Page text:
The Peak District: What to do, where to eat, where to stay

Rosie Paterson shares tips for those looking to enjoy a getaway in the Peak District.

The air in the Peak District feels different. It’s softer; thicker even — one friend compared it to ‘butter’ (a good thing, I think) — and certainly cleaner than any air in London. Maybe it was the feeling of freedom: it was the farthest any of us had travelled in months, following months of respective lockdowns in the capital and in Devon (where the air is lighter, and salty). 

We had few expectations. Several people had said that the Peaks couldn’t compare to the Lake District (spoiler alert, they are wrong and have likely never been), several more couldn’t even point them out on a map. But change is afoot and the Peaks look set to become one of the UK’s most popular destinations with the arrival of several new, exciting hotels. Buxton Crescent Hotel (Buxton of bottled water fame) opened last year; The Tawny — a collection of rooms, tree- and boathouses — and Wildhive Callow Hall join it this summer. 

Where to stay

Kip Hideaways have a couple of Peak District properties for travellers who prefer to go down the self-catering route. 

Peak District Barn is in the pretty village of Alstonefield — perfectly placed for long hikes and trips to Chatsworth. It has two bedrooms — one double and one twin; both ensuite — on the ground floor and an open plan kitchen, dining and living area upstairs, with views across the village and gently undulating farmland beyond. The interiors appear to have been inspired by the Danish concept of Hygge living, a few carefully chosen pieces and finishes that don’t detract from what’s going on outside: painted wooden floorboards; a grey cast iron standing radiator; a low slung chair in woollen fabric that is deceptively comfortable.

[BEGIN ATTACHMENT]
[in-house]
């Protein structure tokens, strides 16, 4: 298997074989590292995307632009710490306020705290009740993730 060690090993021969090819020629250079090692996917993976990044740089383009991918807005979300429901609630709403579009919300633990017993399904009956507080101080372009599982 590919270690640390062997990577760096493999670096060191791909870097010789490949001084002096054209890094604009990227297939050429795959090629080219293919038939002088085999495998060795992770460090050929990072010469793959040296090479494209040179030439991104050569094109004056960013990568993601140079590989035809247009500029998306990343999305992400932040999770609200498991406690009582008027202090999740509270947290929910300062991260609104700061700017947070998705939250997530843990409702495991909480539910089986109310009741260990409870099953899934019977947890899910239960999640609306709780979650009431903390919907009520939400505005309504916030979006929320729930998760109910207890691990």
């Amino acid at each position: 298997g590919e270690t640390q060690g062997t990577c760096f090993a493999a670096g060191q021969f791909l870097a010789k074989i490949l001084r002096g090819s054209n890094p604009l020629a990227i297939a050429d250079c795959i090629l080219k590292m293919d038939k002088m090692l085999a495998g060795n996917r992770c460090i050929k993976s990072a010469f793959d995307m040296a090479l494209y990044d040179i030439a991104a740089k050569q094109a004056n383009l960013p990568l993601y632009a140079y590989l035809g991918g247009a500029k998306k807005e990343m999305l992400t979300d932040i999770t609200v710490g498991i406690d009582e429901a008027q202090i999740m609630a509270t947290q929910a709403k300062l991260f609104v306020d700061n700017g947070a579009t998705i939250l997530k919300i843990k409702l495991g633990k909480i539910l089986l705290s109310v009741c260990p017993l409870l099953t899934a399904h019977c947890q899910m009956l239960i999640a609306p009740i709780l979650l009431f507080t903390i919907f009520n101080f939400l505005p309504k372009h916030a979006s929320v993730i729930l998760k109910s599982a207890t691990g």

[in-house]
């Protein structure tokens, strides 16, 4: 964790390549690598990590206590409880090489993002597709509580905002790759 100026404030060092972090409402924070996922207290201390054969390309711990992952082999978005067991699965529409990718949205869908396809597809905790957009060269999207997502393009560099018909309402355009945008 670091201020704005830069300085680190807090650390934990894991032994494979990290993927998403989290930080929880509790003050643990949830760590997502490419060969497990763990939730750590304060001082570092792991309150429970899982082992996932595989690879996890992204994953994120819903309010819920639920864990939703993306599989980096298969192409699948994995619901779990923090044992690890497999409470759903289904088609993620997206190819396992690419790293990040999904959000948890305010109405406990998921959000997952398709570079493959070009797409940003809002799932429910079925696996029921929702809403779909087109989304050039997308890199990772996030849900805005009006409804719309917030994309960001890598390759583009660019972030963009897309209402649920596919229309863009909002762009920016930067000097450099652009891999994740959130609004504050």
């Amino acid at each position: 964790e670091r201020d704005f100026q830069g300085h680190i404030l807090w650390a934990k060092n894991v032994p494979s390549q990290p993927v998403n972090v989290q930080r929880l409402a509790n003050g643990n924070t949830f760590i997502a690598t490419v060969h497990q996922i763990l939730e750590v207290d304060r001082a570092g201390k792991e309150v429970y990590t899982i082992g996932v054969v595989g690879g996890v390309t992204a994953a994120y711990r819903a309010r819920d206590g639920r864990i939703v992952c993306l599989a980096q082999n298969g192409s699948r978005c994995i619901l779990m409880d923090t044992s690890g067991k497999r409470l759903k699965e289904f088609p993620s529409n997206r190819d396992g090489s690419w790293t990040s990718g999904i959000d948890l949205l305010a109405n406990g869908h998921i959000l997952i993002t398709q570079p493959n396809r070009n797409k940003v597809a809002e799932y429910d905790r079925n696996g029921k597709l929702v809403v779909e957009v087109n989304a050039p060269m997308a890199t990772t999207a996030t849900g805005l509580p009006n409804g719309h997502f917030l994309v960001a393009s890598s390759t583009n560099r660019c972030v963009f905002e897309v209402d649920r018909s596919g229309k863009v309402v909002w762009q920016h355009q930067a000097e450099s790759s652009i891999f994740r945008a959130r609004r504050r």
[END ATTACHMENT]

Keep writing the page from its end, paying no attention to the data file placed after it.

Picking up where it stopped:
Outside, there’s a picnic table and BBQ, and friendly neighbours who are happy to answer any questions that you might have. 

Where to eat

The George is a standout pub-turned-restaurant that just happens to be in the same village as the Barn. Where possible, ingredients are sourced from the kitchen garden or within a 15-mile radius, including rare breed meat. Booking is essential. 

Further afield, try Fischer’s on the edge of the Chatsworth Estate, for Michelin-star food, or the Chatsworth Farm Shop for something more low key. 

If you’re staying in the Barn, stock up on local cheeses at The Old Cheese Shop in the charming and nearby village of Hartington and produce from the Hartington Farm Shop and The Village Stores. 

Stock up on Bakewell tarts from Bakewell itself, Bloomers of Bakewell make the best original style ones in town. 

What to do

Experienced fly fishers can now enjoy the River Derwent, previously only available to members of the local fishing club. There is a catch: you’ll need to stay at one of The Devonshire Hotels & Restaurant Group’s properties. Choose between four-star coaching inn The Cavendish at Baslow, one of the two 18th century Estate inns, The Devonshire Arms at Beeley or The Devonshire Arms at Pilsley, or in one of the self-catering holiday cottages, like the Hunting Tower, which overlooks the Chatsworth parkland, landscaped by none other than Capability Brown. A day pass includes access to four miles or double-banked river, full of trout and grayling.

Climb The Roaches — a rocky ridge with spectacular views over the countryside. Park on Roach Road just outside Upper Hulme. Once you’ve reached the top, walk on to Luds Church — a fantastical, deep, moss-covered chasm. 

Take the cable car to the Heights of Abraham — a hilltop park with cave tours and a child-friendly adventure playground.

 

Finally, you must go to Chatsworth itself. Allow a full day for a tour of the house and the 105-acre garden (the kitchen and cutting garden is worth a visit alone), which is home to a surprising number of pieces of modern art. 

What to drive

We took a three-door Jeep Wrangler which, apart from a very unfair speeding ticket for going 36mph in a 30 zone, went without a hitch. I quickly came to love its ludicrously yellow exterior and aggressive black bumper — mainly because it was functional, surprisingly fuel efficient and comfortable, and made quick work of any small and muddy lanes. 

Moreover, it was fun to drive. 

The roof can be manually removed — although you may struggle to store it in the small boot alongside any luggage (it’s worth it).